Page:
Again, these problems could be solved in the future, but people aren’t interested in leaving physical media behind just yet. Our own polls have shown that gamers want an optical drive in the PS5.

In addition to this, the PS5 will most likely support 4K UHD Blu-rays. This is a feature that the Xbox One S and X support, but PS4 Pro does not. At the time of release, Sony said they believed 4K streaming was the future, but people were not happy about the lack of support for discs.

While the backlash wasn’t incredibly high, it was enough to make some waves. Sony shouldn’t let something as simple as 4K Blu-ray support go to Microsoft as a win. We will see it on the PS5.

4. Better Performance (Higher Frame Rates)

Now that games have reached such incredible peaks of fidelity, we find ourselves looking deeper and deeper into other details. Ten years ago, you didn’t hear much talk about frame rates or overall performance.

Yes, it mattered if the game performed poorly, but it wasn’t until recently that I’ve been seeing more and more people arguing about the 30 FPS vs 60 FPS difference. With PS4 Pro, a lot of recent releases even give gamers the option to choose between a higher resolution or higher frame rate.

The PS4 Pro also has a setting for “Boost Mode” which allows you to unlock the system’s potential for increased frame rates, even if the game doesn’t natively support the Pro system. These options, coupled with rising discussions about performance in games, leads me to believe that Sony will shoot for higher frame rates wherever possible.

While some PC gamers are hitting 120 or even 240 frames-per-second, The sweet spot for most gamers is 60. A lot of games struggle to even hit that, but when they manage to make it work, it’s a very smooth experience.

The PS5 will shoot for the stars, but I think a realistic expectation should be a 60 FPS standard on PlayStation 5 games. Anything lower will be for stylistic reasons, but the system will have no trouble hitting the 60 FPS mark.

5. Photorealistic Graphics, Lighting, and Physics

Since the PS2, game graphics have made steady strides forward with each generation, but with the PS4 we’ve reached a plateau. The best looking games are incredibly realistic, but there’s still room for improvement before we reach true photorealism.

I think we’re due for a generational leap, and that is why the PS4 Pro exists. It’s a stop-gap to keep gamers engaged while Sony lets technology reach a point where we can take that next leap.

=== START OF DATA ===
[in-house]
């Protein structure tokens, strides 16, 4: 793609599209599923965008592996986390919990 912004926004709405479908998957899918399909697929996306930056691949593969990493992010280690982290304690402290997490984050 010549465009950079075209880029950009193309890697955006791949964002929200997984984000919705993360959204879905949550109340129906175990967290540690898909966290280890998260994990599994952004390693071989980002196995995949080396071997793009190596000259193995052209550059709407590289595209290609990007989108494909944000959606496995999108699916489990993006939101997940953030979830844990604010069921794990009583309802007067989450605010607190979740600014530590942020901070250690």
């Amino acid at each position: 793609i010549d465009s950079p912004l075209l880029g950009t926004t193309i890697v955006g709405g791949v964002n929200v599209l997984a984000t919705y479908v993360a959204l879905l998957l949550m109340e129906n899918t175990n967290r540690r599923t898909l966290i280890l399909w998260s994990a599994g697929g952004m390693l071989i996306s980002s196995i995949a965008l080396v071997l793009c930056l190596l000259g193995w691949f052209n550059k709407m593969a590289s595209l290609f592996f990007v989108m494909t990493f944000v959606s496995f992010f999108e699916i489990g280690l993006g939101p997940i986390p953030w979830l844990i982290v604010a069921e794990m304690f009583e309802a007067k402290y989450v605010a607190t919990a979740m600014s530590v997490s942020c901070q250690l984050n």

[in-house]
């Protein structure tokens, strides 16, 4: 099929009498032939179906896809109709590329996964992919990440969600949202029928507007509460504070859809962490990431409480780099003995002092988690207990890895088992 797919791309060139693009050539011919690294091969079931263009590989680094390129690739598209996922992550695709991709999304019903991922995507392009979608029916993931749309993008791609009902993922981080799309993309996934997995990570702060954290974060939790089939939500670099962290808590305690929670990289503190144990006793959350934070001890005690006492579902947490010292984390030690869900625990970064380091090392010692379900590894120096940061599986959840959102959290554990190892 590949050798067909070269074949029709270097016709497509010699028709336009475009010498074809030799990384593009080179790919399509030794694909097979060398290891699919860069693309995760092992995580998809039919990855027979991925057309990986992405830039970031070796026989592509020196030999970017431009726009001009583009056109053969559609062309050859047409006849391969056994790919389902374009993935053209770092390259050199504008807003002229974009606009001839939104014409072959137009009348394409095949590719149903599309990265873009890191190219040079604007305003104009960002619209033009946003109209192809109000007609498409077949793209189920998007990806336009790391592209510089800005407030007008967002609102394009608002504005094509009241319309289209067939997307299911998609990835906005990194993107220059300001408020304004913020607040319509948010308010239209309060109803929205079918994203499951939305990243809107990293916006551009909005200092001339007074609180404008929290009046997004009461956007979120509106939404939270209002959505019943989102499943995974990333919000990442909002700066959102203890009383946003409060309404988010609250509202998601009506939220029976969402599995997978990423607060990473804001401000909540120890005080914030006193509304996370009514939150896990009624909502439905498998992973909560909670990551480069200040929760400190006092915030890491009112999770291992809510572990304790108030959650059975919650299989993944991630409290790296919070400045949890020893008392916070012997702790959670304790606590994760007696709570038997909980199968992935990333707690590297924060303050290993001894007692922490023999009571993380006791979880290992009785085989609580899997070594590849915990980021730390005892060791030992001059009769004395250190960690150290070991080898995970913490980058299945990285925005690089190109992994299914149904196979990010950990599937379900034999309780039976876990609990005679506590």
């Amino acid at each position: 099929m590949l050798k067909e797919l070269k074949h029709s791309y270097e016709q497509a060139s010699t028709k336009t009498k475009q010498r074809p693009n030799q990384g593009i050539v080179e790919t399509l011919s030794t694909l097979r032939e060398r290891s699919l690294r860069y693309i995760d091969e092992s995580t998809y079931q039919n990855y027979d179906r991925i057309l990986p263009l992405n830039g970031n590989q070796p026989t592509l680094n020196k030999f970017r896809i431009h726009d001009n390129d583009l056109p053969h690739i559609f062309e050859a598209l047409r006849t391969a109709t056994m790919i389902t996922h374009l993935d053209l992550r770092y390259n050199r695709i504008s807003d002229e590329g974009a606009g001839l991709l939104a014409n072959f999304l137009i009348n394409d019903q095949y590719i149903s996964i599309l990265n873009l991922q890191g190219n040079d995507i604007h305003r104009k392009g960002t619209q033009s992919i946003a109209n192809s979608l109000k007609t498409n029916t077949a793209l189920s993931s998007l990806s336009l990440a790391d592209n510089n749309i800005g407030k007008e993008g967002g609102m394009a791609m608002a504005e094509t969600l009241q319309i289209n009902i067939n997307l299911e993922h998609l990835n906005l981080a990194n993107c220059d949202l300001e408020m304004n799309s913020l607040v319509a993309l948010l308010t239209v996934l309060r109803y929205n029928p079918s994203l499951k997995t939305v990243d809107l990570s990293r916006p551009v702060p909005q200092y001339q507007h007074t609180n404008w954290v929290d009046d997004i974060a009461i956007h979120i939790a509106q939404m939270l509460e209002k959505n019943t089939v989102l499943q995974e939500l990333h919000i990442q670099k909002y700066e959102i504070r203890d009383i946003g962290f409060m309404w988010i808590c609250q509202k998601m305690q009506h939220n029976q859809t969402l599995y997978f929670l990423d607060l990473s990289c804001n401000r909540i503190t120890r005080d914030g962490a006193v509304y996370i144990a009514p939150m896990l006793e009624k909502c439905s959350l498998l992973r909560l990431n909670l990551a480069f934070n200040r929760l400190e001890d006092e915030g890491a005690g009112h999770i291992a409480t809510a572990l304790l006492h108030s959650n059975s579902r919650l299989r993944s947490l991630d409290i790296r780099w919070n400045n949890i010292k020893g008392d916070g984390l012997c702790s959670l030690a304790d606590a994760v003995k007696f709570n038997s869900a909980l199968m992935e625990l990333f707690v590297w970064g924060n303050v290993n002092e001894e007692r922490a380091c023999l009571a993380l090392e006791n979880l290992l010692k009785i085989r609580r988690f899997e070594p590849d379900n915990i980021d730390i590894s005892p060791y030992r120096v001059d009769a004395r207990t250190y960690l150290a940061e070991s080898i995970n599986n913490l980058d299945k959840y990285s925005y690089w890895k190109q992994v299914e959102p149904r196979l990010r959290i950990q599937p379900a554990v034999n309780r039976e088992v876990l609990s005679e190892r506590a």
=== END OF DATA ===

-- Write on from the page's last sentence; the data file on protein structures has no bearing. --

Not only will the graphics leap forward, but the experience will as well. During an interview, co-founder of Three Fields Entertainment Paul Ross, discussed what believes the next generation will be like.

Specifically, he pointed to physics engines. Video game physics haven’t changed much since the early days of gaming. It’s time for a shift in how we create the worlds of our games. We need to simulate true physics to make the world feel interactive and believable.

This will require some serious power, but he believes the PS5 will offer far more interactive and dynamic worlds as a result of better physics engines.

Over to You

The PS5 is going to be an incredible leap forward for gaming. We need to keep our expectations in check, but I firmly believe that the things we’ve discussed here will be present on the PS5.

What do you expect from the PS5? Let us know what features you want to see in the comments!

Article by - Bradley Ramsey

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Comments

Ps5 what I expect.

I expect the ps5 to be made with VR in mind. I think the main focus will be graphics and 4k because that's what most of the consumers want, also this is evidently clear because the PS4 pro exists specifically for that reason. Telling fans to buy a VR headset most likely will piss them off because they probably think the company wants money so they will most likely sell the ps5 separately from PSvr 2 to keep the overall price down and market the psvr2 as an add on so players don't feel like they need it. If the psvr2 is good, word will get around without Sony saying anything about it which helps them play it safe with their consumers, allowing them to sell the headset without fans feel like company is trying to push them to do so. Besides if the ps5 achieves photo realsim then what? 8k? 16k? 32k?? The ceiling in terms of regular gaming on a screen is near is Max for improvement but virtual reality still can improve dramatically and make its possible to have a good reason to keep selling systems after the ps5.